S.C. Statehouse Report
Dec. 14, 2003
VIEW: http://www.statehousereport.com/columns/03.1214.topissues.htm

Budget, restructuring are coming legislature's targets
By Andy Brack
SC Statehouse Report

DEC. 14, 2003 - - If you thought the last couple of budget years were bad, the legislative wrangling over money and policy in the coming session of the General Assembly will be one you'll never forget.

The big reason is the state's big-ticket needs for millions of dollars in rising Medicare costs, school improvements, prisons and lots of other areas won't be funded simply with economic growth. Indicators show the state's economy is starting to perk up, but the heady days of growth of the late 1990s aren't yet on the horizon.

"It's not growing fast enough to get through this next budget year," said House Majority Leader Rick Quinn, R-Columbia.

Because the state isn't going to grow out of its problems, it will have to look to other opportunities:

  • In the coming year, it's a good bet the state won't get a last-minute infusion of hundreds of millions of dollars like earlier this year, which allowed lawmakers to fund Medicaid increases and bypass some decisions.

  • In an election year and with a Republican legislature, politicians aren't likely going to raise new money with new taxes.

  • So for lawmakers to wiggle out of another tight budget year, they're going to be faced with even more tough decisions to cut, reshape or reform programs and services to generate enough money to fuel the state's needs.


McLEMORE'S WORLD: A real holiday treat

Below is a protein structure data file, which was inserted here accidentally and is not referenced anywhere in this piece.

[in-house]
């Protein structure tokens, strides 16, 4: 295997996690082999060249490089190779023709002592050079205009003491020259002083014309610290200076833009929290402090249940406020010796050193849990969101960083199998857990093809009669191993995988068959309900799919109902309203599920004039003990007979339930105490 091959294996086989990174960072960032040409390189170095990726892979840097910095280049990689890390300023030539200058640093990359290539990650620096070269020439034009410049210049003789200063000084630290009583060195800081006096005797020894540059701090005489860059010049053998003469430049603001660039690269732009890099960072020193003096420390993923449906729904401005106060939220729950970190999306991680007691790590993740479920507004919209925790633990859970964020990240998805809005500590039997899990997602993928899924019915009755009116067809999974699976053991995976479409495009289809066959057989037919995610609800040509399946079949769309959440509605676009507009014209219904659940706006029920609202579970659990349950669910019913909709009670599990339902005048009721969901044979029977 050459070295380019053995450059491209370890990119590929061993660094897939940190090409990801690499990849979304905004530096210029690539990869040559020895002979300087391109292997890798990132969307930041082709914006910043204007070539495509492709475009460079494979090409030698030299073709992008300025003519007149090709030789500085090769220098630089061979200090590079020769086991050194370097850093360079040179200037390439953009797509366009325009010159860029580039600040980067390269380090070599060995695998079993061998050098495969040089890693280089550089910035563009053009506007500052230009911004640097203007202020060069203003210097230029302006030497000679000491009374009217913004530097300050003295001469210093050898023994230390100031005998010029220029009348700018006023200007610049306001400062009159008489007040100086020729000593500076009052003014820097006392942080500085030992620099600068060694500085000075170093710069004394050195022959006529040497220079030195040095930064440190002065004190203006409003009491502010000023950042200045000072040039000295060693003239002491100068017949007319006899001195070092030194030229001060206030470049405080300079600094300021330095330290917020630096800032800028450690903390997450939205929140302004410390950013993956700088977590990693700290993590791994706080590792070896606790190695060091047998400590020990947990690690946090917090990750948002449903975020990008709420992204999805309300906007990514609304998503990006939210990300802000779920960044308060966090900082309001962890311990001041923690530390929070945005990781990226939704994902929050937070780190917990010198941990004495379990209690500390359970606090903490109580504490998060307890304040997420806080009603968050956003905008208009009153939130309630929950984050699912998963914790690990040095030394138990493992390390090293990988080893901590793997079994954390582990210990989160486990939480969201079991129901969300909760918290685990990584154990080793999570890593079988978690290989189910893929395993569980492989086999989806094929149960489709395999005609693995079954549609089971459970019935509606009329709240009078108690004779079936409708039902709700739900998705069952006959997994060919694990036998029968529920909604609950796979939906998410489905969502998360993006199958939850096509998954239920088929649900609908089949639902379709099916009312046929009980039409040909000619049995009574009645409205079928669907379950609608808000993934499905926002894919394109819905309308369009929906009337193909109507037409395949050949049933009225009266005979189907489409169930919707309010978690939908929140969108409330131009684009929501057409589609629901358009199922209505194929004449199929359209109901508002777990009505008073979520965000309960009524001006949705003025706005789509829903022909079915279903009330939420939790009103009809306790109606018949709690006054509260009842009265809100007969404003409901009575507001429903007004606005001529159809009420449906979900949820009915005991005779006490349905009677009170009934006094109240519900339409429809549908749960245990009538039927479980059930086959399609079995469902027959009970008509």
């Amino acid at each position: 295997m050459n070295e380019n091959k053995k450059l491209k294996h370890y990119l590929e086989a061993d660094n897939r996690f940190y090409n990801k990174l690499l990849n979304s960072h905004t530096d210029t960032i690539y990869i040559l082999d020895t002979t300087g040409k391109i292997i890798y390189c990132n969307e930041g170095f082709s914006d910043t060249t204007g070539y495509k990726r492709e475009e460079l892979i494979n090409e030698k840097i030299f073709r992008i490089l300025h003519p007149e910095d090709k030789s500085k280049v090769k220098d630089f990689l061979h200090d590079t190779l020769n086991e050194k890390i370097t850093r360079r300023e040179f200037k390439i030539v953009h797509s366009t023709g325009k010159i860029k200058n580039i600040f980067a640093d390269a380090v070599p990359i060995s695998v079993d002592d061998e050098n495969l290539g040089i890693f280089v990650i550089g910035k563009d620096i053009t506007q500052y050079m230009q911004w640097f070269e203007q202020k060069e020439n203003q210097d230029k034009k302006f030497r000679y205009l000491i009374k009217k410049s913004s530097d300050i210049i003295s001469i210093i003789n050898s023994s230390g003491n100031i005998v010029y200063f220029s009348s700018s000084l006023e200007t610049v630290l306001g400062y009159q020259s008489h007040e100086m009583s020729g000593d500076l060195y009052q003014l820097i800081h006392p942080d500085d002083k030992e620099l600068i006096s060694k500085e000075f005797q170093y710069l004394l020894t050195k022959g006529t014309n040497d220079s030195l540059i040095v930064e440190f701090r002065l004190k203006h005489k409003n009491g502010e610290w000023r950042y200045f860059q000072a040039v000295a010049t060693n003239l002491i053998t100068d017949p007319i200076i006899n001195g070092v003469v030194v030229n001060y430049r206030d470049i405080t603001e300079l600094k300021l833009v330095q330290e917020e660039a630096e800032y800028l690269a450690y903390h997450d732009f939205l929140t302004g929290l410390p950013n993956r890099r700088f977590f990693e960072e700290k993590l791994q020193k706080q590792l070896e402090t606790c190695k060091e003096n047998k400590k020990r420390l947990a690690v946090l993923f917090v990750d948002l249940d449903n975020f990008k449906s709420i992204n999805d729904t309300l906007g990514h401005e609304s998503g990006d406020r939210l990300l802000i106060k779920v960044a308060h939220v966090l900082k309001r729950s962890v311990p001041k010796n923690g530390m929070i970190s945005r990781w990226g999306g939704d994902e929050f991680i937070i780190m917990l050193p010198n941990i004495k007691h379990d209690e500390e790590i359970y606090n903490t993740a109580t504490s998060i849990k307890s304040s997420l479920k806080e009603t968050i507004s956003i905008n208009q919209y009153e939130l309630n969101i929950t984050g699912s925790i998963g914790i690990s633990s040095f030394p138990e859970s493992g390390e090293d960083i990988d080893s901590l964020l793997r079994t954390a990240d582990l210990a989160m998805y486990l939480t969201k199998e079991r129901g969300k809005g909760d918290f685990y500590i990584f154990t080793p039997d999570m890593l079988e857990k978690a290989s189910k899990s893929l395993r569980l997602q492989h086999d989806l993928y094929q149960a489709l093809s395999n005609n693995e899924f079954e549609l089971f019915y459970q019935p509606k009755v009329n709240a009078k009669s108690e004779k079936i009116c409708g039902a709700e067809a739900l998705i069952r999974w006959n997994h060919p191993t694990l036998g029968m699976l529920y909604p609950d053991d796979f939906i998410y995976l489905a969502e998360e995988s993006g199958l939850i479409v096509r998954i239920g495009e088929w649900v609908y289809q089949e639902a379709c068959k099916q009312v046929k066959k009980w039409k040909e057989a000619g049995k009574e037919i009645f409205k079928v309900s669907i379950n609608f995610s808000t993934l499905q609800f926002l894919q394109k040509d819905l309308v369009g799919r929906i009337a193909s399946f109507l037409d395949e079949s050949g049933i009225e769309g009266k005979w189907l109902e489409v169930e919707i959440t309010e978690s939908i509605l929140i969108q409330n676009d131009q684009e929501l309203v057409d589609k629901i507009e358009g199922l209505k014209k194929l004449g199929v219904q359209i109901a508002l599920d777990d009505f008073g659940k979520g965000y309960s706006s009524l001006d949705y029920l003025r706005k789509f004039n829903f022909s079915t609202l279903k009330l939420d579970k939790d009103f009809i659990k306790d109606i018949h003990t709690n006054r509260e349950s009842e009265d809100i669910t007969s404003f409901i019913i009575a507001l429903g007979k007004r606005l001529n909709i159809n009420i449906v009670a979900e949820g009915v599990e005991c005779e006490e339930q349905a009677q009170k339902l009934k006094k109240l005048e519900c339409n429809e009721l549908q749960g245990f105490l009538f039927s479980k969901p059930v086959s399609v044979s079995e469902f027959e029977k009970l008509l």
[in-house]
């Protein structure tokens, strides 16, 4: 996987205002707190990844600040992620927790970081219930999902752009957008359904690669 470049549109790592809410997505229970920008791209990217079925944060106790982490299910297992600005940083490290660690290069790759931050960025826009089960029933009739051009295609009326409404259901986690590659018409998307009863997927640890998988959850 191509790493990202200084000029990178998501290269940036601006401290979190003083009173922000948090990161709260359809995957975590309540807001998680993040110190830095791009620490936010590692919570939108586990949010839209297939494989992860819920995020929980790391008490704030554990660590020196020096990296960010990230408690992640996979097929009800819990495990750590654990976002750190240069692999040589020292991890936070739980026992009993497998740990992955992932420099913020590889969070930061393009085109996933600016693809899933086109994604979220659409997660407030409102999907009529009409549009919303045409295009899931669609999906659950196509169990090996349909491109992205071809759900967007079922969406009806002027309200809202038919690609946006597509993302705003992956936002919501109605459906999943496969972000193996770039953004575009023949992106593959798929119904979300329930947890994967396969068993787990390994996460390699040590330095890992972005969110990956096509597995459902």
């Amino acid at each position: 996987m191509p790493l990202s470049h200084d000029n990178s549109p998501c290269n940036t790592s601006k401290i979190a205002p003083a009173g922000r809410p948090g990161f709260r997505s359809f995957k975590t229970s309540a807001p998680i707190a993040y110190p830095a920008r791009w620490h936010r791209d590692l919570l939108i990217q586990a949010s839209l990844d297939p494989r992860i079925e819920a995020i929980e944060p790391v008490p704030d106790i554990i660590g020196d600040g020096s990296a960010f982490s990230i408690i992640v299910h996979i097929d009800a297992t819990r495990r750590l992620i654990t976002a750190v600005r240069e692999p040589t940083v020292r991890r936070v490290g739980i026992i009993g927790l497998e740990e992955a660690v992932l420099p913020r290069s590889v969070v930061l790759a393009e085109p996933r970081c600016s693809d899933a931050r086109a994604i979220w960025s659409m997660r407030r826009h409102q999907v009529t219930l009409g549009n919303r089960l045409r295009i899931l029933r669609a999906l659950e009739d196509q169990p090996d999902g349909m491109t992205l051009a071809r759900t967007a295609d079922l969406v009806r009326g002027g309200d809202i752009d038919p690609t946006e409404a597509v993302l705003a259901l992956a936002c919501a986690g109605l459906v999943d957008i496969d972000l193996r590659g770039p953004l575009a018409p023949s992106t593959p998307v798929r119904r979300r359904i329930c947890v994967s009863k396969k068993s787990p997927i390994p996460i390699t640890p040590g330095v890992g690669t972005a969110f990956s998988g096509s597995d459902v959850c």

FEEDBACK: Good tax article


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The coming session's major legislative battles will come in two linked areas: dealing with the budget and how government should be restructured, which could create savings and make it easier to deal with the budget.

At the heart of the budget debate will be a focus on how the state should be taxing its citizenry. Look for bloodletting in the House and Senate as leaders compete to woo support for their pet plans. There are plans to increase sales taxes to cut property taxes. Another calls for income tax cuts fueled by cigarette tax increases. Others include cutting some sales tax exemptions to help boost state coffers.

Regardless which plan or plans win, the way South Carolinians are taxed likely will be reshaped by members of the coming legislature.

"Something involving the tax code will probably happen - - probably something involving the property tax," said S.C. Rep. Jim Merrill, R-Daniel Island.

Affecting budget decisions is the restructuring agenda being pushed by Gov. Mark Sanford. More than likely, restructuring will go far beyond making some constitutional officers, such as agriculture commissioner and secretary of state, into to non-elected, gubernatorial appointments.

Restructuring of state agencies, practices and programs to reduce duplication of services, create efficiencies and consolidate programs could generate enormous savings, proponents say. And while restructuring is a "hot" topic that seems to be set to happen in some manner, others observe the state has gone through several years of budget cuts - - including a handful of painful mid-year cuts. Due to those slashes, they say there's not a whole lot of fat left, which means there may not be a lot of low-hanging fruit for restructuring without significant pain.